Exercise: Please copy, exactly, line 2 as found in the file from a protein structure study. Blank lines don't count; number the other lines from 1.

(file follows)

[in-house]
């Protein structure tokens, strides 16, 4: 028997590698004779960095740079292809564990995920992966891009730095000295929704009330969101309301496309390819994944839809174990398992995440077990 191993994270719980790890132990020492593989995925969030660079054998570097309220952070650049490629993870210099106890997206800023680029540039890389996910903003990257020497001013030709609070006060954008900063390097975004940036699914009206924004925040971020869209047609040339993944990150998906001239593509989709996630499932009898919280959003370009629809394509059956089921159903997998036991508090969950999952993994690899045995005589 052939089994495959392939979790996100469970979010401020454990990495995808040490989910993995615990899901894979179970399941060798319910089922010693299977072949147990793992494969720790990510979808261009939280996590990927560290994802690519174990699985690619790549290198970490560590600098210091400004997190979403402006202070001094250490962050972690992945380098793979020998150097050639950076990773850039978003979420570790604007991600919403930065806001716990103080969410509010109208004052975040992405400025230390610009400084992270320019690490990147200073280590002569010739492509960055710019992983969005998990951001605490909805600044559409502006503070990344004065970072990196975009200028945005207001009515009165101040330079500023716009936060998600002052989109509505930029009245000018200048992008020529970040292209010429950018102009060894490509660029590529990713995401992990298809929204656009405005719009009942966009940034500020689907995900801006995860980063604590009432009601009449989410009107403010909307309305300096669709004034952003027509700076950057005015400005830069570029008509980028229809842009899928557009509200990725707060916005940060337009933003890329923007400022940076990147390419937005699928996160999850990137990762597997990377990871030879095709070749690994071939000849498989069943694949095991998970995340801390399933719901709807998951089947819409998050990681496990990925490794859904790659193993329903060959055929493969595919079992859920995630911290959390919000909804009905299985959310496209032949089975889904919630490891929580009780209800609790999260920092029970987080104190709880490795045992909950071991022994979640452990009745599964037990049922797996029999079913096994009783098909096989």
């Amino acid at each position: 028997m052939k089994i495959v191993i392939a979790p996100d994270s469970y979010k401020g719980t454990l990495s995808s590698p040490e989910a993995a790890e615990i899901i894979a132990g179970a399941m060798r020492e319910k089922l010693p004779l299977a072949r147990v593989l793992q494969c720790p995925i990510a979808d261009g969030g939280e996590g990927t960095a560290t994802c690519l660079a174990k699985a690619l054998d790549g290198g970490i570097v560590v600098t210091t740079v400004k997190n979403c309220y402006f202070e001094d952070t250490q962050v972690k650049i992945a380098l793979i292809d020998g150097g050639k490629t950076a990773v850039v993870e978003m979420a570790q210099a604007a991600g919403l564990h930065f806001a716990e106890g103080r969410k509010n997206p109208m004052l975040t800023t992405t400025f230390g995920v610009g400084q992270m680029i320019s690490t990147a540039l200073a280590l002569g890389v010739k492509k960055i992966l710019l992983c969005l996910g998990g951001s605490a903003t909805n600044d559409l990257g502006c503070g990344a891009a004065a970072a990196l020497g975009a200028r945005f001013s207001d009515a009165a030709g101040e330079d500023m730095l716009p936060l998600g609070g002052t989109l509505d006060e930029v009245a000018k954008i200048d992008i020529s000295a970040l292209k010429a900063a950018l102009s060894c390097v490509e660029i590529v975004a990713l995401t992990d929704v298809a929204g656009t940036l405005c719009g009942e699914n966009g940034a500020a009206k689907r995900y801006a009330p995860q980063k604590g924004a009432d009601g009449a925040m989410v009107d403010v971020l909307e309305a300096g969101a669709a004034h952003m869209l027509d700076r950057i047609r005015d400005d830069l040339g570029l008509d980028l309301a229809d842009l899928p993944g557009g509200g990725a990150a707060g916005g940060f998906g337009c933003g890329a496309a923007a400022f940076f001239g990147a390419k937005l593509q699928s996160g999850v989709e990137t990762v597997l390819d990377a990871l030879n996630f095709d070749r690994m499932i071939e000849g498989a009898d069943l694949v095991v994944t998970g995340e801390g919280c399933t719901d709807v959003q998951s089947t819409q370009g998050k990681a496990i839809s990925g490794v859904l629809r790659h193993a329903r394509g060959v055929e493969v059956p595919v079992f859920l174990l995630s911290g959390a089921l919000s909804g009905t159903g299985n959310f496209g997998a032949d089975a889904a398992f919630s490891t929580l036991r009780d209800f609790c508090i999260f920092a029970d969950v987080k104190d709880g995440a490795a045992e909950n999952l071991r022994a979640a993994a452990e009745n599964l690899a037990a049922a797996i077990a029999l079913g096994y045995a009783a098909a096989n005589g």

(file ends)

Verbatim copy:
């Protein structure tokens, strides 16, 4: 028997590698004779960095740079292809564990995920992966891009730095000295929704009330969101309301496309390819994944839809174990398992995440077990 191993994270719980790890132990020492593989995925969030660079054998570097309220952070650049490629993870210099106890997206800023680029540039890389996910903003990257020497001013030709609070006060954008900063390097975004940036699914009206924004925040971020869209047609040339993944990150998906001239593509989709996630499932009898919280959003370009629809394509059956089921159903997998036991508090969950999952993994690899045995005589 052939089994495959392939979790996100469970979010401020454990990495995808040490989910993995615990899901894979179970399941060798319910089922010693299977072949147990793992494969720790990510979808261009939280996590990927560290994802690519174990699985690619790549290198970490560590600098210091400004997190979403402006202070001094250490962050972690992945380098793979020998150097050639950076990773850039978003979420570790604007991600919403930065806001716990103080969410509010109208004052975040992405400025230390610009400084992270320019690490990147200073280590002569010739492509960055710019992983969005998990951001605490909805600044559409502006503070990344004065970072990196975009200028945005207001009515009165101040330079500023716009936060998600002052989109509505930029009245000018200048992008020529970040292209010429950018102009060894490509660029590529990713995401992990298809929204656009405005719009009942966009940034500020689907995900801006995860980063604590009432009601009449989410009107403010909307309305300096669709004034952003027509700076950057005015400005830069570029008509980028229809842009899928557009509200990725707060916005940060337009933003890329923007400022940076990147390419937005699928996160999850990137990762597997990377990871030879095709070749690994071939000849498989069943694949095991998970995340801390399933719901709807998951089947819409998050990681496990990925490794859904790659193993329903060959055929493969595919079992859920995630911290959390919000909804009905299985959310496209032949089975889904919630490891929580009780209800609790999260920092029970987080104190709880490795045992909950071991022994979640452990009745599964037990049922797996029999079913096994009783098909096989």